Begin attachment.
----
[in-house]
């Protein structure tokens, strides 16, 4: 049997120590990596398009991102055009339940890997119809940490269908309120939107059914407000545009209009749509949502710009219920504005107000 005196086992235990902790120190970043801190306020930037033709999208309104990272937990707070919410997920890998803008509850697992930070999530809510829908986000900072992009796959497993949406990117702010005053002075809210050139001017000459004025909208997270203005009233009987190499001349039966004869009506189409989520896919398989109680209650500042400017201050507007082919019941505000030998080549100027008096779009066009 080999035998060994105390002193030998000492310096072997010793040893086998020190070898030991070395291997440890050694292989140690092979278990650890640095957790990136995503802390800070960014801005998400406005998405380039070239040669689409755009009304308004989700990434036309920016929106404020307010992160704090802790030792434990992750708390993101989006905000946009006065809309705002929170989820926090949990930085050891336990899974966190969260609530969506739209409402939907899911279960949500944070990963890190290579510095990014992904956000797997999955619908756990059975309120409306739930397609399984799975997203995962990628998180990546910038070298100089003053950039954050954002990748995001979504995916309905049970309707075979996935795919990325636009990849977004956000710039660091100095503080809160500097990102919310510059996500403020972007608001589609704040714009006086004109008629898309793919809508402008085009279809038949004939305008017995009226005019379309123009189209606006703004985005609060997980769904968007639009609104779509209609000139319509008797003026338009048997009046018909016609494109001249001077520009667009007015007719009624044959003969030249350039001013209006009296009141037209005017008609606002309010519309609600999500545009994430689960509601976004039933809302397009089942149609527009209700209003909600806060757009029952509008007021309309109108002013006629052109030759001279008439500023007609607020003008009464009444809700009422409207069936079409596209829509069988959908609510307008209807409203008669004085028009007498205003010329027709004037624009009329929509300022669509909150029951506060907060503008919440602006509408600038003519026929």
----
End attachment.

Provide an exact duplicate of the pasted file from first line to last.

[in-house]
């Protein structure tokens, strides 16, 4: 049997120590990596398009991102055009339940890997119809940490269908309120939107059914407000545009209009749509949502710009219920504005107000 005196086992235990902790120190970043801190306020930037033709999208309104990272937990707070919410997920890998803008509850697992930070999530809510829908986000900072992009796959497993949406990117702010005053002075809210050139001017000459004025909208997270203005009233009987190499001349039966004869009506189409989520896919398989109680209650500042400017201050507007082919019941505000030998080549100027008096779009066009 080999035998060994105390002193030998000492310096072997010793040893086998020190070898030991070395291997440890050694292989140690092979278990650890640095957790990136995503802390800070960014801005998400406005998405380039070239040669689409755009009304308004989700990434036309920016929106404020307010992160704090802790030792434990992750708390993101989006905000946009006065809309705002929170989820926090949990930085050891336990899974966190969260609530969506739209409402939907899911279960949500944070990963890190290579510095990014992904956000797997999955619908756990059975309120409306739930397609399984799975997203995962990628998180990546910038070298100089003053950039954050954002990748995001979504995916309905049970309707075979996935795919990325636009990849977004956000710039660091100095503080809160500097990102919310510059996500403020972007608001589609704040714009006086004109008629898309793919809508402008085009279809038949004939305008017995009226005019379309123009189209606006703004985005609060997980769904968007639009609104779509209609000139319509008797003026338009048997009046018909016609494109001249001077520009667009007015007719009624044959003969030249350039001013209006009296009141037209005017008609606002309010519309609600999500545009994430689960509601976004039933809302397009089942149609527009209700209003909600806060757009029952509008007021309309109108002013006629052109030759001279008439500023007609607020003008009464009444809700009422409207069936079409596209829509069988959908609510307008209807409203008669004085028009007498205003010329027709004037624009009329929509300022669509909150029951506060907060503008919440602006509408600038003519026929």